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4G/3G/WiFi

Nokia Networks Buys RAN Assets in Japan

In yet another sign that it has turned a corner and is brimming with confidence, mobile network infrastructure specialist Nokia Networks has struck a deal by buy the radio access network (RAN) division of Japanese technology vendor Panasonic System Networks.

Nokia Networks is buying assets and customer contracts and will take on a number of employees in Japan. According to local media reports, the Panasonic System Networks currently generates revenues at a run rate of about $190 million per year, about 10% of the total mobile broadband network infrastructure market in Japan.

Panasonic's main RAN equipment customer is Japan's leading mobile operator NTT DoCoMo Inc. (NYSE: DCM), where Nokia Networks is also a strategic supplier. The other major mobile operators in Japan are KDDI Corp. and SoftBank Mobile Corp. . (See Docomo Chooses LTE-Advanced Partners.)

Panasonic is selling the unit as part of a broader corporate restructuring strategy that will see it focus on core IT markets.

Financial details were not released. The deal is expected to close by January 1 next year.

Nokia's chief aim is to solidify its position in Japan, a key Asia-Pacific market for Nokia Networks (formerly NSN) and key rival Ericsson AB (Nasdaq: ERIC), especially as 4G matures and 5G developments pick up pace. Competition in intense in the Japanese mobile networks market, as NEC Corp. (Tokyo: 6701) and Fujitsu Ltd. (Tokyo: 6702; London: FUJ; OTC: FJTSY) are also key (indigenous) players. (See DoCoMo Unveils 5G Trial Plans.)

Nokia Networks generated revenues of €1.39 billion (US$1.34 billion) in Japan during 2013 from all parts of its business (hardware, software, and professional services), down by 36% from 2012. The decline was due to a number of factors, including currency exchange rate shifts, and a reduction in network rollouts in Japan during 2013.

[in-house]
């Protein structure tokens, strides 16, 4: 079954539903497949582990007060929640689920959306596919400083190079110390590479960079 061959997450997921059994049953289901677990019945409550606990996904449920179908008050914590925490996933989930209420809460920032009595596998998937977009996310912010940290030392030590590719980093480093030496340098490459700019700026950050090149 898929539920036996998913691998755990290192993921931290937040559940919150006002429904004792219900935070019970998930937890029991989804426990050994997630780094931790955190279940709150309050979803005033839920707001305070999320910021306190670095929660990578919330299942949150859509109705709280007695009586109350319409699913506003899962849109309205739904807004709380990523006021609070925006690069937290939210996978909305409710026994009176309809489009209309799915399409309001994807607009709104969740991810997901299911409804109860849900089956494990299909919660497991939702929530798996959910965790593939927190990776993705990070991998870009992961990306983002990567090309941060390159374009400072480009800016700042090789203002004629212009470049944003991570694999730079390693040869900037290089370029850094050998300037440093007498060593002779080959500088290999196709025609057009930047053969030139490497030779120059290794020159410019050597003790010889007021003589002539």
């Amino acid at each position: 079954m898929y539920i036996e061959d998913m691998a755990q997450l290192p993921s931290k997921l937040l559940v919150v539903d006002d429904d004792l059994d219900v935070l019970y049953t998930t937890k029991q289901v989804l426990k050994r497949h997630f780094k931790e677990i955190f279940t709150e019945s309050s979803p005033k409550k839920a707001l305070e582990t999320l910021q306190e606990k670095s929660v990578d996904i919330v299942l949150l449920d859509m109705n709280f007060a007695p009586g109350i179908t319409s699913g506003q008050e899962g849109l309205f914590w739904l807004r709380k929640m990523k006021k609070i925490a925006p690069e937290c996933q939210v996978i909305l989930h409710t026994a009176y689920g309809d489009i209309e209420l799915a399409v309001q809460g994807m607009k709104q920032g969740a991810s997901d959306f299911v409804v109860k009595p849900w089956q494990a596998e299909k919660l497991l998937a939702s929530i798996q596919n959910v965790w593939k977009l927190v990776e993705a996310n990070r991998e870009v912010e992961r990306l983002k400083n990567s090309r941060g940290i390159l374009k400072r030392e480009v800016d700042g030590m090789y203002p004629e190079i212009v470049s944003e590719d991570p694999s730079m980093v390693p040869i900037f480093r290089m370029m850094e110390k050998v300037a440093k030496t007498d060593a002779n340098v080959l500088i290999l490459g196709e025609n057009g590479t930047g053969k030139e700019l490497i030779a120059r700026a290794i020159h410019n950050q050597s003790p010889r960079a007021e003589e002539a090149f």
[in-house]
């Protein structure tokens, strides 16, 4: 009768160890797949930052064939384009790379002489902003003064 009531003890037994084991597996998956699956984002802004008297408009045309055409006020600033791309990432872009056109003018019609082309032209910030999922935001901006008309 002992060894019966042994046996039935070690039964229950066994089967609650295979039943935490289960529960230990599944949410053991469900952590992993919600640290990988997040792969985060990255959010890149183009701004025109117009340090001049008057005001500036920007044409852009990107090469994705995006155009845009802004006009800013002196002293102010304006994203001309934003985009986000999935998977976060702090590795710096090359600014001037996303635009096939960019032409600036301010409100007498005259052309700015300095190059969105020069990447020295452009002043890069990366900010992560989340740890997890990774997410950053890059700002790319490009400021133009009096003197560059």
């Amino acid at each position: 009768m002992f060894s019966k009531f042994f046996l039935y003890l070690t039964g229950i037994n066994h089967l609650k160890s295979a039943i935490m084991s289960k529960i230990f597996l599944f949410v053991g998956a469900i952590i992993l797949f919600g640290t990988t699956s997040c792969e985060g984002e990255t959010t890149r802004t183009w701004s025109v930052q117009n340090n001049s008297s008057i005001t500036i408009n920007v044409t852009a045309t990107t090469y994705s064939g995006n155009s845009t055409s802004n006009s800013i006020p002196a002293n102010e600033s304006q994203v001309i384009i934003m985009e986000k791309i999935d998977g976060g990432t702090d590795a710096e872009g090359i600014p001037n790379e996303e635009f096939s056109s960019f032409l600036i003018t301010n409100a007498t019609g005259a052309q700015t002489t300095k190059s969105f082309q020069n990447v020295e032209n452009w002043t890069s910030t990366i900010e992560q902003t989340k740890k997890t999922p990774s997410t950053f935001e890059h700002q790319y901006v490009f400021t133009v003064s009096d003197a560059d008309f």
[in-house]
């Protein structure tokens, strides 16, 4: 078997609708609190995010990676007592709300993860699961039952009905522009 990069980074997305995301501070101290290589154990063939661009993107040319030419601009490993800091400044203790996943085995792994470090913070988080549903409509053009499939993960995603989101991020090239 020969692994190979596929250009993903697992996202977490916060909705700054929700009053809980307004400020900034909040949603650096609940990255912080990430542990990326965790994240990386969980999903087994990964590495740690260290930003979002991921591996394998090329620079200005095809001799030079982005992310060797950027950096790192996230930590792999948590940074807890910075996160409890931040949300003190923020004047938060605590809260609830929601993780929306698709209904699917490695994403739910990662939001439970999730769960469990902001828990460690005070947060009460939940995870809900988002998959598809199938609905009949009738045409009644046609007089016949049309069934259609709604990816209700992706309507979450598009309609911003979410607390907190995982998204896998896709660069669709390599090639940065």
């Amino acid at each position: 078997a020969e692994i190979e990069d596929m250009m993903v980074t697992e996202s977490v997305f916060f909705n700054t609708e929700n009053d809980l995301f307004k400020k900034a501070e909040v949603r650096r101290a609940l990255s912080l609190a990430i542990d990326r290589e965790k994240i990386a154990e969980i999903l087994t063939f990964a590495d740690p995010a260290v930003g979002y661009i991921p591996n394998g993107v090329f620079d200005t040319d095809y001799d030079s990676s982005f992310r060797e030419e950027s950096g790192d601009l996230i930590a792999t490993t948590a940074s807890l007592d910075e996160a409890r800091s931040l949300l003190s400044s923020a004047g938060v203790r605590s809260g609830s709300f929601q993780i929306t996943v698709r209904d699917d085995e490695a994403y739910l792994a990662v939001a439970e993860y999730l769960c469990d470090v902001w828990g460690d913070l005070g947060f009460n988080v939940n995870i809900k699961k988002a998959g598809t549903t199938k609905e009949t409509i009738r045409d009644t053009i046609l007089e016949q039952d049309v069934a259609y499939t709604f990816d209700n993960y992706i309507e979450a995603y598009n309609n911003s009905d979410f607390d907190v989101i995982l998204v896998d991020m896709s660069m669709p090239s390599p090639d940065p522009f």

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Nokia Networks, which continues to improve its financial fortunes quarter-by-quarter, has spent the past few years selling non-core assets and shrinking its operations, so an acquisition is a significant statement of intent, even if it is focused on one (albeit important) market. (See Nokia Holds Steady in Q2, Raises Outlook.)

— Ray Le Maistre, Circle me on Google+ Follow me on TwitterVisit my LinkedIn profile, Editor-in-Chief, Light Reading

mhhf1ve 8/6/2014 | 5:52:38 PM
Re: Marketing territories Nokia's going to buy up Blackberry... and re-enter the smartphone market in Asia with a vengeance.

Oh. you wanted speculation based in reality. Sorry about that.
MarkC73 7/31/2014 | 11:03:22 AM
Re: Marketing territories Good to see Nokia hanging in there with a strategy, any speculations on what they might do next?
SachinEE 7/31/2014 | 10:36:03 AM
Marketing territories It is evident that Nokia is trying to safe guard its position in Japan and make it a strong hold. There being high competition in Japan makes it necessary for Nokia to buy assets and contracts making it easier to have most Japan citizens on its side making it the dominant network in Japan and even though there was a decline in the profits last year, this move is likely going to get Nokia back on its feet.
mendyk 7/31/2014 | 9:43:22 AM
Re: Nokia Networks Buys RAN Assets in Japan Kiretsu -- a good arrow to have in the quiver.
Gabriel Brown 7/31/2014 | 9:13:53 AM
Nokia Networks Buys RAN Assets in Japan Possibly worth noting that it was a collaboration with Panasonic (announced 2007) that established NSN as an LTE supplier to DoCoMo and helped it build a strong position in the Japanese LTE market. Japan has been absolutely critical market for NSN and, especially, helped it survive through the worst times. 

 Edit: http://nsn.com/news-events/press-room/press-releases/together-with-nokia-siemens-networks-panasonic-mobile-communic
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